Worry May Indicate You Need to Reassess Your Values
In Jesus’ teaching on worry, Philip De Courcy writes, “Jesus prescribes a reassessment. He asks, ‘Is not life more than food and the body more than clothing?’ (Matthew 6:25). And then he directs them to “Look at the birds of the air.” Why? He explains, “Your heavenly Father feeds them. Are you not of more value than they?” (v. 26). Then he adds,
Consider the lilies of the field, how they grow . . . and yet I say to you that even Solomon in all his glory was not arrayed like one of these. Now if God so clothes the grass of the field, which today is, and tomorrow is thrown into the oven, will He not much more clothe you, O you of little faith? (vv. 28–30)
His argument is simple: worry arises when we put high price tags on the wrong things. In essence, Jesus corrects his listeners for overvaluing the temporal and undervaluing the eternal. They were worried about food and clothing instead of about their life and walk with God. So they needed to reassess their values. They needed a fresh understanding of what God treasures, and they needed to be convinced of their own value to God. If they really grasped these, they would cease their fussing and fretting. To this end, Jesus applied logic.
From the Greater to the Lesser
In the tradition of a Jewish rabbi, Jesus employs the standard “how much more” argument. He argues from the greater to the lesser in regard to life and food, then he turns that argument on its head and argues from the lesser to the greater in relationship to man and the surrounding creation. He wants his listeners to see that some things are more important than others and to believe that they themselves are most important to God. Why should they worry when they are valuable to God, when their heavenly Father has promised to take care of his children? If God gave us life, will he not give us the things necessary for life (v. 25)? Why would he give us life, but not give us food to sustain it? Why would he give us a body, but not provide clothes? If he does the greater thing, will he not do the lesser thing? Of course he will! This principle became clear to me many years ago in a jewelry store in Belfast, when I purchased my wife’s engagement ring. After I shelled out the money, I asked the lady behind the counter, “Do I get a box with it?” After first looking at me as if I was the village idiot, she then smiled and said, “Yes, sir. Of course! You’re buying a ring. We’ll give you a box.” It was as if she was saying, “Since you’re spending this amount of money, we’ll pay the five bucks for the pretty little box to put it in, for you to give to your sweetheart.” The one included the other. What jeweler wouldn’t give you a cheap box if you bought an expensive ring? It’s the same argument that Jesus makes here. If God gives us life, will he not also give us what is necessary to live that life for his glory?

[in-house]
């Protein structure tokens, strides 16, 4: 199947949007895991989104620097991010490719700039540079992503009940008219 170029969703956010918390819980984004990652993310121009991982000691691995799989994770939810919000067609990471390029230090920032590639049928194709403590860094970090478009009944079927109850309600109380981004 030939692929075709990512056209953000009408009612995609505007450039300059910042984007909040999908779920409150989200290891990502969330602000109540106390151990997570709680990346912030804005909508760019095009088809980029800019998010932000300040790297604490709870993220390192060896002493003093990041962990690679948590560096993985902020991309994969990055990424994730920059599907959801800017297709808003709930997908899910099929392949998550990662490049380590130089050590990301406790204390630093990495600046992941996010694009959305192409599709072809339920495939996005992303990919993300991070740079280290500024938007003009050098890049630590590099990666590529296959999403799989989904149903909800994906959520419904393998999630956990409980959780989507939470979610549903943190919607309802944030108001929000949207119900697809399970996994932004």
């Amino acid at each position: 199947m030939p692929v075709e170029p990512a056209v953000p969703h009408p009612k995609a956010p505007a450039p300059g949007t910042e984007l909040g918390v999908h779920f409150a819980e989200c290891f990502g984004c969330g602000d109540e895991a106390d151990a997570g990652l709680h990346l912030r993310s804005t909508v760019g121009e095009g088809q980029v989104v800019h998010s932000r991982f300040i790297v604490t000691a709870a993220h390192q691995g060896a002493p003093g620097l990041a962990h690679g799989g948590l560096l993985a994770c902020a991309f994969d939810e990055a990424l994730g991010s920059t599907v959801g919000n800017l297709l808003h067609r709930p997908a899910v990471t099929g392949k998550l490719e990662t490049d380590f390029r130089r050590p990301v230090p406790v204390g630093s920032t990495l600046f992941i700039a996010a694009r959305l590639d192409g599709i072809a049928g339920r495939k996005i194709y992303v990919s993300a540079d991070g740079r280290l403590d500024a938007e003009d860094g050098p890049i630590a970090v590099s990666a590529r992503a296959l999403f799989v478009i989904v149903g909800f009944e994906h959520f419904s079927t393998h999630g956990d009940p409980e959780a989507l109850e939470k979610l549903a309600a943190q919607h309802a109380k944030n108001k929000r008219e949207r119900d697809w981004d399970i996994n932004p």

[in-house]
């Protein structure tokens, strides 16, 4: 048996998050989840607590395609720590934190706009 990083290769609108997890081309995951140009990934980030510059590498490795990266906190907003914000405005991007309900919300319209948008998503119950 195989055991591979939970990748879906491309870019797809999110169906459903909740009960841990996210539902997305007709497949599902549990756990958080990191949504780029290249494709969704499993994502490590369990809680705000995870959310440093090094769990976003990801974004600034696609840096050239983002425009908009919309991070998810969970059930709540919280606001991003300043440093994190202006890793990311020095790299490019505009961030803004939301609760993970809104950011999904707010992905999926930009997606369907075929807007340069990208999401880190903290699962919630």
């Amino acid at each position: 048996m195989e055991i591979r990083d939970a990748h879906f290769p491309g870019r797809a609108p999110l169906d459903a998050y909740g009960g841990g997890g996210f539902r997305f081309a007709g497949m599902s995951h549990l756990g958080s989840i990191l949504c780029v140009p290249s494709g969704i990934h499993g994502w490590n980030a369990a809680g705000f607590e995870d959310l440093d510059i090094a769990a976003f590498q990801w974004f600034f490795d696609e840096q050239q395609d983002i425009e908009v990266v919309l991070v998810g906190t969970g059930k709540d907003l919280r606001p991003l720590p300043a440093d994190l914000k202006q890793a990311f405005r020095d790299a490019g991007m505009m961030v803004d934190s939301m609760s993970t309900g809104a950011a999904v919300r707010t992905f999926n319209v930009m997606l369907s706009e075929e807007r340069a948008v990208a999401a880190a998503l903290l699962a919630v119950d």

From the Lesser to the Greater
Then Jesus reverses the argument, moving from the lesser to the greater. He draws from the surrounding creation and says, in effect, “Hold on a minute, guys. Here you are worrying about what you’re going to eat, but look at the birds of the air. They’re not worried about what they’re going to eat; your heavenly Father feeds them. And you guys are worried about what you’re going to wear? If you’d just look at the meadows and consider the beauty of the lilies, you’d recognize how God has graced his creation with a splash of color. The beauty and the appeal of these far outweigh Solomon and all his splendor! The flowers don’t worry, yet God clothes the field. Even to the grass he gives color—grass which is going to be cut down tomorrow and used to fire up the ovens so the women can cook. So tell me this: What is more important? The birds or you? The lilies of the field or you? Look at the created order and stop worrying!”
And even though mankind rebelled against God’s rule, thus turning the good into bad, God did not abandon them. Even at the point of departure God made the promise of redemption (Genesis 3:15). Even now, God is redeeming sinners through the blood of his Son, Jesus Christ, and sealing believers with the Spirit until the day of redemption (Ephesians 4:30). The redeemed community of believers are the apple of his eye, his treasure, his particular people. He says, “Don’t you get it, guys? The God who takes care of the birds of the air and clothes the lilies of the field: are you not worth much more to him than they are? Are you not much more valuable than one of them? Yes, you are! You need to reassess your value system.”
If God takes care of the lesser creatures, will he not take care of the greater? Man is the crown of God’s creation (Psalm 8). At the end of the sixth day, God made man in his own image to have fellowship with him and to reflect God’s glory: Then God saw everything that He had made, and indeed it was very good. (Genesis 1:31)
[This post is excerpted from Philip De Courcy’s new mini-book, HELP! I’m Anxious, which includes personal Bible study application projects.]
Checkout my new 31-Day Devotional: ANXIETY: Knowing God’s Peace